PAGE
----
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  • Writer's pictureHeart of Gold Gallery




Often regarded as one of the greatest songwriters of all time, today we celebrate the one and only Bob Dylan on his 80th birthday. During his 60+ active years, Dylan would revolutionize pop culture on his journey to constantly reinvent and challenge himself as an artist, writer and musician.

Often cited as one of Dylan’s most iconic moments, and among the most controversial, was the infamous Newport 1965 Set. Beginning with his anticipated acoustic hits, Dylan made a spontaneous decision to switch to an electric, fully amped band. Met with boos, cheers and shock on all sides, Dylan was said to have "electrified one half of his audience, and electrocuted the other,” according to American folk blues guitarist and music historian, Elijah Wald.

Our favorite part of this story is the rumor that Pete Seeger, fellow folk artist whom Dylan idolized, grabbed an ax and threatened to literally cut the chord mid-performance.

Although initially met with mixed reviews, over time Dylan’s electric period has come to be recognized by critics and fans alike as producing some of his best-received music, and this controversial performance at Newport is now marked as a pivotal moment in the development of folk rock.

As shameless Dylan fans here at Heart of Gold Gallery, we are also reminded on this day of the famous musician’s friendship with the late photographer and filmmaker, Barry Feinstein.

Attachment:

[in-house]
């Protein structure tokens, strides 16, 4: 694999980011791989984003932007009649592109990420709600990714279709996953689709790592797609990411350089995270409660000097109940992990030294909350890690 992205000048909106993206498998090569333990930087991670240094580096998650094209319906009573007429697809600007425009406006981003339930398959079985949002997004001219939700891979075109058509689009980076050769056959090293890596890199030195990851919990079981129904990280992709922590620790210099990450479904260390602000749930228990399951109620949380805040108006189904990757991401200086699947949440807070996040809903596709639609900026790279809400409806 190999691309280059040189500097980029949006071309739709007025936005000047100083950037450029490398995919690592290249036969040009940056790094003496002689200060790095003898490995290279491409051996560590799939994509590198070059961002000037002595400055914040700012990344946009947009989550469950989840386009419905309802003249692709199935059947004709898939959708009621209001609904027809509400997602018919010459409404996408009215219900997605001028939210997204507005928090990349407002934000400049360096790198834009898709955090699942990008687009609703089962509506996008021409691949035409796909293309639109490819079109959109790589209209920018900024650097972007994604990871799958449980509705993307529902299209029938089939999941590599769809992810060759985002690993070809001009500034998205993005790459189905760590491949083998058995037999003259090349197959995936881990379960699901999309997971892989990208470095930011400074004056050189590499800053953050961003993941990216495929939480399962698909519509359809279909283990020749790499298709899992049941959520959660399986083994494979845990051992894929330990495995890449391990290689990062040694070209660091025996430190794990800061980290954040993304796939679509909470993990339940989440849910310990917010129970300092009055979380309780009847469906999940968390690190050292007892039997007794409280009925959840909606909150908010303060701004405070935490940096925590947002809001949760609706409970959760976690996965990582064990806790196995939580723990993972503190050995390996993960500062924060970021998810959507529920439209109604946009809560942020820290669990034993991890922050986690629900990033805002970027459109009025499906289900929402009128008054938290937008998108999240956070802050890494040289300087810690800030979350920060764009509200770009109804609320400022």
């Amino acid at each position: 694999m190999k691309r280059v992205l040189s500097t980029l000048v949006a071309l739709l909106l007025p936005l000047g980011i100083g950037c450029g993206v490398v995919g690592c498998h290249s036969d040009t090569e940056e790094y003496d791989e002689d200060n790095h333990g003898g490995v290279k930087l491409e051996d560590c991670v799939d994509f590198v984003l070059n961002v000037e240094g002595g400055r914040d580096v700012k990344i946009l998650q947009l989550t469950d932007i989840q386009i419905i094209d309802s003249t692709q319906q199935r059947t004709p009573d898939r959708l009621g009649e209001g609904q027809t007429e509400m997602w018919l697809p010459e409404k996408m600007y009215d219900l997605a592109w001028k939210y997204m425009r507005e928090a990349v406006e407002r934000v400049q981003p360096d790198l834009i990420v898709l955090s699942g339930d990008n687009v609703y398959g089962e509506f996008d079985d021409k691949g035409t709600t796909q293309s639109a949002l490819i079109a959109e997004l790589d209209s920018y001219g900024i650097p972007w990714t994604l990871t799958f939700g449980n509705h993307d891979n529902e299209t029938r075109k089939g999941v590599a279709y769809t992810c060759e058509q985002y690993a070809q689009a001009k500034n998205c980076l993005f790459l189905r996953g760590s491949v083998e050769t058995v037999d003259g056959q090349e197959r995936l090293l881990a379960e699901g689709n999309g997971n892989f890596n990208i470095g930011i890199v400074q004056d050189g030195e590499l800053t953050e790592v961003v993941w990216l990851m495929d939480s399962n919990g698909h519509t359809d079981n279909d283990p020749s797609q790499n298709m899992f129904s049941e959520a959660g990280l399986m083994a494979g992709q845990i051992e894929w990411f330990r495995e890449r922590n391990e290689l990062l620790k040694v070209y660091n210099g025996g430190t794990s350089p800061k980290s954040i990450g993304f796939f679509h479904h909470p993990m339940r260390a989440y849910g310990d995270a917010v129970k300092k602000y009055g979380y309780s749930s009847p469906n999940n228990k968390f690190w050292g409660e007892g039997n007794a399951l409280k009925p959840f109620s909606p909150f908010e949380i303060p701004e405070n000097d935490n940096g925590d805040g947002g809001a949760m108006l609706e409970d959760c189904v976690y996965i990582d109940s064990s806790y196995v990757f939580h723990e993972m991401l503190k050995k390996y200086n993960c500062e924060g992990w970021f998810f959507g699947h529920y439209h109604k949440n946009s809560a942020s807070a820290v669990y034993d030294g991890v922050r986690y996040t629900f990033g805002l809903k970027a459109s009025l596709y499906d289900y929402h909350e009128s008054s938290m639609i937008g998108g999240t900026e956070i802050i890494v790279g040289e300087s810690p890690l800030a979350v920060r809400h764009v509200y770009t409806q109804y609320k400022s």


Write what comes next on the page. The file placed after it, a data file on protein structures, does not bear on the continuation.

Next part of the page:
"I was in a unique position, given complete access and trust during a very special period. I saw Bob perform hundreds of times, traveled with him, often spent 24-hours a day with him,” said Feinstein. “Sometimes there were thousands of people at a concert, others times it was just the two of us."

Feinstein would go on to capture some of the most renowned moments and widely recognized photographs of Dylan. What strikes us most about Feinstein’s photographs is the degree of intimacy - it’s clear the pair shared a genuine bond and deep friendship.

"The mutual trust, respect and friendship we had for each other are reflected in these photographs. I liked his work, he liked mine. He knew I would make him look interesting and he was interesting. I knew I was in the presence of genius," said Feinstein.

"What often makes a piece of music great are the notes left out. And it's like that with photography; knowing when to take a shot and, more importantly, when not to,” said Feinstein. “I wanted my pictures to say something."

Feinstein would capture some of the most iconic photographs we treasure today of 1950’s Hollywood and the 1960’s music scene along with producing more than 500 album covers over the course of his career. Despite such recognition, respect and success achieved himself, Feinstein was notoriously incredulous and humble when regarding his work.

Say something they did and continue to speak to us today.

View our full Bob Dylan Collection online including fine art favorites from Feinstein and more selections from our noteworthy photographers.

Or get in touch with us today to find and frame your choice photograph.

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